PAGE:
What We’re Reading
We like to point out that our program’s acronym is also the name of the Egyptian God of Chaos because, as advocates very well know, the work of advocacy can be downright chaotic. So we couldn’t help but be intrigued by Jal Mehta’s recently-published book on education reform fittingly titled The Allure of Order. More than a conventional history of specific events, Mehta tracks the rise of certain ideas about education that defined the problem at hand (say, a lack of accountability) and empowered particular players to influence the reform process. There’s much on context, audience, and networks. A good read!
Development & Impact Evaluations
The Guardian’s “Global Development Professionals Network” recently posted 15 general strategies to make impact evaluations of development programs more, well, impactful. These pithily-written suggestions cover everything from evaluation design and building partnerships to the multiple uses of an evaluation internally and externally. We’re big fans of the third point: helping folks learn how to self-evaluate is as important—if not even more so—than a nice final report (though we like those too!).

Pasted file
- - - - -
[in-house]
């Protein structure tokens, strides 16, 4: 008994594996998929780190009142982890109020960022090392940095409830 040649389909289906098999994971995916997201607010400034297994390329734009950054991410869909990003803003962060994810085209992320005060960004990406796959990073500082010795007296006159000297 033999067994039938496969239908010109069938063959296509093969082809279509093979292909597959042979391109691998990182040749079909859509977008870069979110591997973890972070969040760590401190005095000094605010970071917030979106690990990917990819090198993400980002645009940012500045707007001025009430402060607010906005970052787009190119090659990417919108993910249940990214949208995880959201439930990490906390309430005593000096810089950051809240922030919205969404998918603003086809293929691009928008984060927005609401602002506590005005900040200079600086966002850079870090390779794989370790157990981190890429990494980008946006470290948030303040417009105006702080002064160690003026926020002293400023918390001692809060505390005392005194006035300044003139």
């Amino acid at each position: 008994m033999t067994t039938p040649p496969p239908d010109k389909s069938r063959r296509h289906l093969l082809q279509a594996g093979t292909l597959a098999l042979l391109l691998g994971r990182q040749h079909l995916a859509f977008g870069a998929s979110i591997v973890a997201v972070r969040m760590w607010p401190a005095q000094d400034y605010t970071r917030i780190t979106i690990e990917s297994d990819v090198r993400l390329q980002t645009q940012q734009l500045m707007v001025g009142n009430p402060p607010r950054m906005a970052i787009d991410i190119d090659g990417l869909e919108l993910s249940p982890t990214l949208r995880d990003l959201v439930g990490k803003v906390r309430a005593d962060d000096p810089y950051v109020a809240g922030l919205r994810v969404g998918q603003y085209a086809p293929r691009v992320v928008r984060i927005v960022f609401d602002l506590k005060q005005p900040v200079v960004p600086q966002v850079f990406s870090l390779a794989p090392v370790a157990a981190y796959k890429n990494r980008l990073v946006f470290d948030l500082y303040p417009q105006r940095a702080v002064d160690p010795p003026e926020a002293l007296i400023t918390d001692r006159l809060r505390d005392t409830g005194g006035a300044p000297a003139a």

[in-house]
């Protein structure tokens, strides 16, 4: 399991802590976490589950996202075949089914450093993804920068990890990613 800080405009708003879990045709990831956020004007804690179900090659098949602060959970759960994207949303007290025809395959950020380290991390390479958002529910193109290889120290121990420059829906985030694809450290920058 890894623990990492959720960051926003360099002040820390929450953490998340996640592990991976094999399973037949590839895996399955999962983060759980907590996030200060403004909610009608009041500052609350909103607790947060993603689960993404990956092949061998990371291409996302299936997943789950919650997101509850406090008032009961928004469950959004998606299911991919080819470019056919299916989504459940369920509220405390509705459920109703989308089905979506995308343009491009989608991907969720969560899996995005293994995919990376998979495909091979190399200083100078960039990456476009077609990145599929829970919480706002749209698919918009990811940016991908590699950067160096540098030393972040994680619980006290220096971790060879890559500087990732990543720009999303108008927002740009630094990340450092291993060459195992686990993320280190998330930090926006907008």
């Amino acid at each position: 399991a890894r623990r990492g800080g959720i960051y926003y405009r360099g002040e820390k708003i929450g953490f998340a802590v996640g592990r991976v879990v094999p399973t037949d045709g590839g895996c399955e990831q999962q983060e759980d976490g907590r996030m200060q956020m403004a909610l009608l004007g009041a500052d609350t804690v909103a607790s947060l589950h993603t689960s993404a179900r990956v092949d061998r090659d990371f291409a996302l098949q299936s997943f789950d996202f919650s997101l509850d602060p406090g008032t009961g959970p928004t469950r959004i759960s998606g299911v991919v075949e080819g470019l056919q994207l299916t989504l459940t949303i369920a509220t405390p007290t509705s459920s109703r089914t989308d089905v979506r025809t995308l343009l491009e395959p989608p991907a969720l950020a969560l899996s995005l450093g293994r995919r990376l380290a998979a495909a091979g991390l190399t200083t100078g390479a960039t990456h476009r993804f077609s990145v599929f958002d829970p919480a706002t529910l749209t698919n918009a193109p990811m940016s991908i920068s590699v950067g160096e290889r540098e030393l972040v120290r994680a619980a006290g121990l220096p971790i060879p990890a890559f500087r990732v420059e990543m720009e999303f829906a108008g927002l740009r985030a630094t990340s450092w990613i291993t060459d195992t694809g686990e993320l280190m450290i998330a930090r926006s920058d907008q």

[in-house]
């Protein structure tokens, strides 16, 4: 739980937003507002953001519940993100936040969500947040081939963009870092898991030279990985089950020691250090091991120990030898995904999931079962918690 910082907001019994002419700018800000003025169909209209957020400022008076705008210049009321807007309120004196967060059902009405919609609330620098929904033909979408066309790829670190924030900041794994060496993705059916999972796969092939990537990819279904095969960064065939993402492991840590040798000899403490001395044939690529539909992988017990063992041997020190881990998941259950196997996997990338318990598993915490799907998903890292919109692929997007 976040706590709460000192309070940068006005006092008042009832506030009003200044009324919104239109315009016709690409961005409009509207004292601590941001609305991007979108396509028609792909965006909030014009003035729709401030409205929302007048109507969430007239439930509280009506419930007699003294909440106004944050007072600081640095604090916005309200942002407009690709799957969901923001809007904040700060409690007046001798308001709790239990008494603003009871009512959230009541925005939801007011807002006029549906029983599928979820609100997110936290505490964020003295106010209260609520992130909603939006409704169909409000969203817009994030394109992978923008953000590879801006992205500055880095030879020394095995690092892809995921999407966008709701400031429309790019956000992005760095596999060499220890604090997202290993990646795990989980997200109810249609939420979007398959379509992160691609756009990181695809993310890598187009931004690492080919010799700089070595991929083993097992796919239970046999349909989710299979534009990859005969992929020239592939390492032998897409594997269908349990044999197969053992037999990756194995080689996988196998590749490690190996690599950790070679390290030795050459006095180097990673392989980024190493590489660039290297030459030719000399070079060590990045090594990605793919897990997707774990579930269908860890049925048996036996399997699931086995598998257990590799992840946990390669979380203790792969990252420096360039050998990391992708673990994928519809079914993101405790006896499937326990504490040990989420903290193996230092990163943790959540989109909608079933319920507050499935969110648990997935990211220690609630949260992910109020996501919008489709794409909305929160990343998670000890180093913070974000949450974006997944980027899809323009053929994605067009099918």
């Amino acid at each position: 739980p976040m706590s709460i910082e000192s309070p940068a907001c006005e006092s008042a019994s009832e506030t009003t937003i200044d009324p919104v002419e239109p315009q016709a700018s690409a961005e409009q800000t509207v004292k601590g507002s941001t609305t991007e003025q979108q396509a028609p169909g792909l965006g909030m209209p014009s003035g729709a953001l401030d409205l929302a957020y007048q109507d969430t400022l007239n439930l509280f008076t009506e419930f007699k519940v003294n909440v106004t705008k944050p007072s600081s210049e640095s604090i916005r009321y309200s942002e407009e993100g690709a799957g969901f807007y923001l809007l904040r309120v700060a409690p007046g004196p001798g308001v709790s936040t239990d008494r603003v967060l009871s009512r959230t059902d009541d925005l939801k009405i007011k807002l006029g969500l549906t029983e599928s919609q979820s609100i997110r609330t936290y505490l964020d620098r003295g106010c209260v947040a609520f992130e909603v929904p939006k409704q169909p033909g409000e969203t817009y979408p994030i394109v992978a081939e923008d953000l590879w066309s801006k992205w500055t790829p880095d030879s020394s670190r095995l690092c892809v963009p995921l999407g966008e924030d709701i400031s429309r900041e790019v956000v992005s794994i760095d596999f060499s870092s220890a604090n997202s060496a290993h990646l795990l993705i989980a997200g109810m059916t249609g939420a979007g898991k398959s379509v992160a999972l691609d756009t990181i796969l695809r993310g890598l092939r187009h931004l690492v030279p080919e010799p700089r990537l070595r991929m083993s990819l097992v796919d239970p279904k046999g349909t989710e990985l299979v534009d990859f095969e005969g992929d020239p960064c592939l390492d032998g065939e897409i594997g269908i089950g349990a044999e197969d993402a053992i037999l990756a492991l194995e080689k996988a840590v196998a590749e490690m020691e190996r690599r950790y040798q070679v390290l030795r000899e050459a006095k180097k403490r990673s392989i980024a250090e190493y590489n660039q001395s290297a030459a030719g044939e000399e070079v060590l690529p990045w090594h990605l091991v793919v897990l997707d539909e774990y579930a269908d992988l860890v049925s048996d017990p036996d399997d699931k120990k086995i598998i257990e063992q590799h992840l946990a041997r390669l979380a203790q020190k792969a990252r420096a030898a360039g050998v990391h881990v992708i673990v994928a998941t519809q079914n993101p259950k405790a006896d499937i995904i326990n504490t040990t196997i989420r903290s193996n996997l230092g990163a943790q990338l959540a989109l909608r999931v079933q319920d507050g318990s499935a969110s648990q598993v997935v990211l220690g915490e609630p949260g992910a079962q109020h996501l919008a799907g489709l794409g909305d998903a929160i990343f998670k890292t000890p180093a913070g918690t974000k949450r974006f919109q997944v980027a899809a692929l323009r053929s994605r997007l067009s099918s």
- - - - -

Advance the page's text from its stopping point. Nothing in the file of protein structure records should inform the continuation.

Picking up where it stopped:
Philanthropy’s Levers of Influence
What foundations support reflects their goals and desired impact. Ok, no surprise there. But in “Beyond Grantmaking,” Quinn et al. explain how they took on the role of “institutional entrepreneurs” by catapulting nonprofit charter management organizations (CMOs like Aspire and KIPP) to prominence in California and beyond. Three foundation practices shaped the education reform discussion in this case: nurturing and elevating the CMO model; incorporating accountability measures to ensure its legitimacy; and supporting the careers of select CMO proponents and “emerging leaders.” Is this advocacy?